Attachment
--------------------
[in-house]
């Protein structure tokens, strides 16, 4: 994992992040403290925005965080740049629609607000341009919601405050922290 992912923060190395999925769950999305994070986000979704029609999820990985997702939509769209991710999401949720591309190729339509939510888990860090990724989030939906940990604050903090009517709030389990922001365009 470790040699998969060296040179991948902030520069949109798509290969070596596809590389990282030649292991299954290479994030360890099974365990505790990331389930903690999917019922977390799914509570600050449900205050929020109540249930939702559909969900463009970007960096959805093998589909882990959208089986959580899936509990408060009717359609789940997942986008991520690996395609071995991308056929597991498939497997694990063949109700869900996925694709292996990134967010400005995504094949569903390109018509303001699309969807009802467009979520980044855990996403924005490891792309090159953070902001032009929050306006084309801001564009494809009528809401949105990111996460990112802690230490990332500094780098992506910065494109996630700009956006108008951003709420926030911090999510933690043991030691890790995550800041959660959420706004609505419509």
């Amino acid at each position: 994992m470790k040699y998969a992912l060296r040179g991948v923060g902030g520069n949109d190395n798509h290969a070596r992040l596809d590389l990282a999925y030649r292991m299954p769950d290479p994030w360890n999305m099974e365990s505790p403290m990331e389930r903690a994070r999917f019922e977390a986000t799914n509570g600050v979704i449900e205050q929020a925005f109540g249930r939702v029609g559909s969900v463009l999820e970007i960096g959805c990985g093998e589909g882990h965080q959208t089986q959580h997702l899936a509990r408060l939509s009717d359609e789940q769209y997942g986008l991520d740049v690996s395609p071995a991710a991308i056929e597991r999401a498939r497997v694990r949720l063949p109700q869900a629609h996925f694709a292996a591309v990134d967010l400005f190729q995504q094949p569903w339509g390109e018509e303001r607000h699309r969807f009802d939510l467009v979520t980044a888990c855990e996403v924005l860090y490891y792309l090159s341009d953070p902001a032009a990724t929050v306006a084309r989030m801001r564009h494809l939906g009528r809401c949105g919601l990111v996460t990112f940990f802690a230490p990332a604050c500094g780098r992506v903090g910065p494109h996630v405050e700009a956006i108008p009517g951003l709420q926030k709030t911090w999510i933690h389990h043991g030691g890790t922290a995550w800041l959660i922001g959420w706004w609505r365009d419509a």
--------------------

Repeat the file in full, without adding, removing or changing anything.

[in-house]
């Protein structure tokens, strides 16, 4: 994992992040403290925005965080740049629609607000341009919601405050922290 992912923060190395999925769950999305994070986000979704029609999820990985997702939509769209991710999401949720591309190729339509939510888990860090990724989030939906940990604050903090009517709030389990922001365009 470790040699998969060296040179991948902030520069949109798509290969070596596809590389990282030649292991299954290479994030360890099974365990505790990331389930903690999917019922977390799914509570600050449900205050929020109540249930939702559909969900463009970007960096959805093998589909882990959208089986959580899936509990408060009717359609789940997942986008991520690996395609071995991308056929597991498939497997694990063949109700869900996925694709292996990134967010400005995504094949569903390109018509303001699309969807009802467009979520980044855990996403924005490891792309090159953070902001032009929050306006084309801001564009494809009528809401949105990111996460990112802690230490990332500094780098992506910065494109996630700009956006108008951003709420926030911090999510933690043991030691890790995550800041959660959420706004609505419509």
């Amino acid at each position: 994992m470790k040699y998969a992912l060296r040179g991948v923060g902030g520069n949109d190395n798509h290969a070596r992040l596809d590389l990282a999925y030649r292991m299954p769950d290479p994030w360890n999305m099974e365990s505790p403290m990331e389930r903690a994070r999917f019922e977390a986000t799914n509570g600050v979704i449900e205050q929020a925005f109540g249930r939702v029609g559909s969900v463009l999820e970007i960096g959805c990985g093998e589909g882990h965080q959208t089986q959580h997702l899936a509990r408060l939509s009717d359609e789940q769209y997942g986008l991520d740049v690996s395609p071995a991710a991308i056929e597991r999401a498939r497997v694990r949720l063949p109700q869900a629609h996925f694709a292996a591309v990134d967010l400005f190729q995504q094949p569903w339509g390109e018509e303001r607000h699309r969807f009802d939510l467009v979520t980044a888990c855990e996403v924005l860090y490891y792309l090159s341009d953070p902001a032009a990724t929050v306006a084309r989030m801001r564009h494809l939906g009528r809401c949105g919601l990111v996460t990112f940990f802690a230490p990332a604050c500094g780098r992506v903090g910065p494109h996630v405050e700009a956006i108008p009517g951003l709420q926030k709030t911090w999510i933690h389990h043991g030691g890790t922290a995550w800041l959660i922001g959420w706004w609505r365009d419509a």